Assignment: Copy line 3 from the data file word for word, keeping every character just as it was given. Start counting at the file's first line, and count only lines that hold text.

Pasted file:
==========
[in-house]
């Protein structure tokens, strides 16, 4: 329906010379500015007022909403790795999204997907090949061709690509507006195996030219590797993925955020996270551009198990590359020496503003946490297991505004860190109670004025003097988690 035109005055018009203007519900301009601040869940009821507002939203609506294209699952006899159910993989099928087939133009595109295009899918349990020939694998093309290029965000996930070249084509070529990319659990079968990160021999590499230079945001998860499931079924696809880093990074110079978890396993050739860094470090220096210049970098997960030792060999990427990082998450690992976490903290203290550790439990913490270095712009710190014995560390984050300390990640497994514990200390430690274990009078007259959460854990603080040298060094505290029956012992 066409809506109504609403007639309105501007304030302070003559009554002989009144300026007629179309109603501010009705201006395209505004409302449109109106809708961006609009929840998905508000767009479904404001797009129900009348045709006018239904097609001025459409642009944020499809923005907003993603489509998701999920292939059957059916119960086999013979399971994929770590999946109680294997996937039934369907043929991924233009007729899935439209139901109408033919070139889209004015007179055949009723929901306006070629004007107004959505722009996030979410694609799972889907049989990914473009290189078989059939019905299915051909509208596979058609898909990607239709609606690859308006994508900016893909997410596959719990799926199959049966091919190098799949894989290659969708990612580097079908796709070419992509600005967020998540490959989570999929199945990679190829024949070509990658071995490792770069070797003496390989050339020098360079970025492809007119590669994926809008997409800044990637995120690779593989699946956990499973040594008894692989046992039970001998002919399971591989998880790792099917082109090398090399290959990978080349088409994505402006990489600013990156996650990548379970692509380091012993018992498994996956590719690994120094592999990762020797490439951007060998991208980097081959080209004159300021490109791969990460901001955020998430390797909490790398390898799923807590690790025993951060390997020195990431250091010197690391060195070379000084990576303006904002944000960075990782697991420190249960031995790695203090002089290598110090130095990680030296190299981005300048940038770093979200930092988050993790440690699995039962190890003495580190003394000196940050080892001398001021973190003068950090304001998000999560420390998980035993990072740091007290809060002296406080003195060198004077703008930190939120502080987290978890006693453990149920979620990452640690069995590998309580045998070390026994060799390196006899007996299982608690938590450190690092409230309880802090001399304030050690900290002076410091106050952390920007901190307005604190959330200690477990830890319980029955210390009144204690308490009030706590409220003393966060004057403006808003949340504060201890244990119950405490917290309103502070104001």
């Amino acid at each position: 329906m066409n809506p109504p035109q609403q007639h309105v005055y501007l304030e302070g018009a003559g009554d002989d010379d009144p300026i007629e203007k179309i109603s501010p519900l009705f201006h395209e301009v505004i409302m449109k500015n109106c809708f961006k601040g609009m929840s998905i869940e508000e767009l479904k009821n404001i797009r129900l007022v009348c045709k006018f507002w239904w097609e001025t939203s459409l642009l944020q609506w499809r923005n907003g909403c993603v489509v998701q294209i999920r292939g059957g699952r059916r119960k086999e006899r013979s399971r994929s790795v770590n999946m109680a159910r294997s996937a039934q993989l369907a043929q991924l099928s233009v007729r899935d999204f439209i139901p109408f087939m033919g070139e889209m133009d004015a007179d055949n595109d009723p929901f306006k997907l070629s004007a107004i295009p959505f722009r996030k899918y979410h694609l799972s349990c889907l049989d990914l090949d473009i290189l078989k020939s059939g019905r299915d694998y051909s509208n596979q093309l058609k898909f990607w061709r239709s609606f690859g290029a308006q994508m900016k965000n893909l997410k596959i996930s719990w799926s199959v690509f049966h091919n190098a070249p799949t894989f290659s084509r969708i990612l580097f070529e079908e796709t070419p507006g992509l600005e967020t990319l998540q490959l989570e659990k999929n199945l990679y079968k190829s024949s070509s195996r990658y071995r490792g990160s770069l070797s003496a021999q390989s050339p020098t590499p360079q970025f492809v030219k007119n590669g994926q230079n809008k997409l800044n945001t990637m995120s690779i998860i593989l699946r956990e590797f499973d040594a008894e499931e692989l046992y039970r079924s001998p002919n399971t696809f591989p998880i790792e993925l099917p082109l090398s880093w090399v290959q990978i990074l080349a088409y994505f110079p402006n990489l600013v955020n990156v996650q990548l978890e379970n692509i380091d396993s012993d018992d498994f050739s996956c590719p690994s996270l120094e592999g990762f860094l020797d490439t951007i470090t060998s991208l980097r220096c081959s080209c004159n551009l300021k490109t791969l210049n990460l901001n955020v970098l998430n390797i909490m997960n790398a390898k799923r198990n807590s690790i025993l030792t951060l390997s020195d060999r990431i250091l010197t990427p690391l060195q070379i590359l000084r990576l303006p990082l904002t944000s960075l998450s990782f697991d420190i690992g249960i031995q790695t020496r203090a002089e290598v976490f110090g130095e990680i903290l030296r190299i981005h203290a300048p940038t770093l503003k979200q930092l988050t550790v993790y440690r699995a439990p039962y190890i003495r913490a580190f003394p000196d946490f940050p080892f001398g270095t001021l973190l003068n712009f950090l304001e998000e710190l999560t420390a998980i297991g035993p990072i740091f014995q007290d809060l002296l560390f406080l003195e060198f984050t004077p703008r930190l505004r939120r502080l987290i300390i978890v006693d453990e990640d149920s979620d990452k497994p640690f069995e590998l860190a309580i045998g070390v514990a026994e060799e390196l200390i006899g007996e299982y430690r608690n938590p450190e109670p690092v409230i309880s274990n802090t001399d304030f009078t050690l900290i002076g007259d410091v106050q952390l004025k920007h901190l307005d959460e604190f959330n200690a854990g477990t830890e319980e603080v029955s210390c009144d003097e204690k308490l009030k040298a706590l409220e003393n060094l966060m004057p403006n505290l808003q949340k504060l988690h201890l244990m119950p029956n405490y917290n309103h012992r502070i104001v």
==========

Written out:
């Amino acid at each position: 329906m066409n809506p109504p035109q609403q007639h309105v005055y501007l304030e302070g018009a003559g009554d002989d010379d009144p300026i007629e203007k179309i109603s501010p519900l009705f201006h395209e301009v505004i409302m449109k500015n109106c809708f961006k601040g609009m929840s998905i869940e508000e767009l479904k009821n404001i797009r129900l007022v009348c045709k006018f507002w239904w097609e001025t939203s459409l642009l944020q609506w499809r923005n907003g909403c993603v489509v998701q294209i999920r292939g059957g699952r059916r119960k086999e006899r013979s399971r994929s790795v770590n999946m109680a159910r294997s996937a039934q993989l369907a043929q991924l099928s233009v007729r899935d999204f439209i139901p109408f087939m033919g070139e889209m133009d004015a007179d055949n595109d009723p929901f306006k997907l070629s004007a107004i295009p959505f722009r996030k899918y979410h694609l799972s349990c889907l049989d990914l090949d473009i290189l078989k020939s059939g019905r299915d694998y051909s509208n596979q093309l058609k898909f990607w061709r239709s609606f690859g290029a308006q994508m900016k965000n893909l997410k596959i996930s719990w799926s199959v690509f049966h091919n190098a070249p799949t894989f290659s084509r969708i990612l580097f070529e079908e796709t070419p507006g992509l600005e967020t990319l998540q490959l989570e659990k999929n199945l990679y079968k190829s024949s070509s195996r990658y071995r490792g990160s770069l070797s003496a021999q390989s050339p020098t590499p360079q970025f492809v030219k007119n590669g994926q230079n809008k997409l800044n945001t990637m995120s690779i998860i593989l699946r956990e590797f499973d040594a008894e499931e692989l046992y039970r079924s001998p002919n399971t696809f591989p998880i790792e993925l099917p082109l090398s880093w090399v290959q990978i990074l080349a088409y994505f110079p402006n990489l600013v955020n990156v996650q990548l978890e379970n692509i380091d396993s012993d018992d498994f050739s996956c590719p690994s996270l120094e592999g990762f860094l020797d490439t951007i470090t060998s991208l980097r220096c081959s080209c004159n551009l300021k490109t791969l210049n990460l901001n955020v970098l998430n390797i909490m997960n790398a390898k799923r198990n807590s690790i025993l030792t951060l390997s020195d060999r990431i250091l010197t990427p690391l060195q070379i590359l000084r990576l303006p990082l904002t944000s960075l998450s990782f697991d420190i690992g249960i031995q790695t020496r203090a002089e290598v976490f110090g130095e990680i903290l030296r190299i981005h203290a300048p940038t770093l503003k979200q930092l988050t550790v993790y440690r699995a439990p039962y190890i003495r913490a580190f003394p000196d946490f940050p080892f001398g270095t001021l973190l003068n712009f950090l304001e998000e710190l999560t420390a998980i297991g035993p990072i740091f014995q007290d809060l002296l560390f406080l003195e060198f984050t004077p703008r930190l505004r939120r502080l987290i300390i978890v006693d453990e990640d149920s979620d990452k497994p640690f069995e590998l860190a309580i045998g070390v514990a026994e060799e390196l200390i006899g007996e299982y430690r608690n938590p450190e109670p690092v409230i309880s274990n802090t001399d304030f009078t050690l900290i002076g007259d410091v106050q952390l004025k920007h901190l307005d959460e604190f959330n200690a854990g477990t830890e319980e603080v029955s210390c009144d003097e204690k308490l009030k040298a706590l409220e003393n060094l966060m004057p403006n505290l808003q949340k504060l988690h201890l244990m119950p029956n405490y917290n309103h012992r502070i104001v």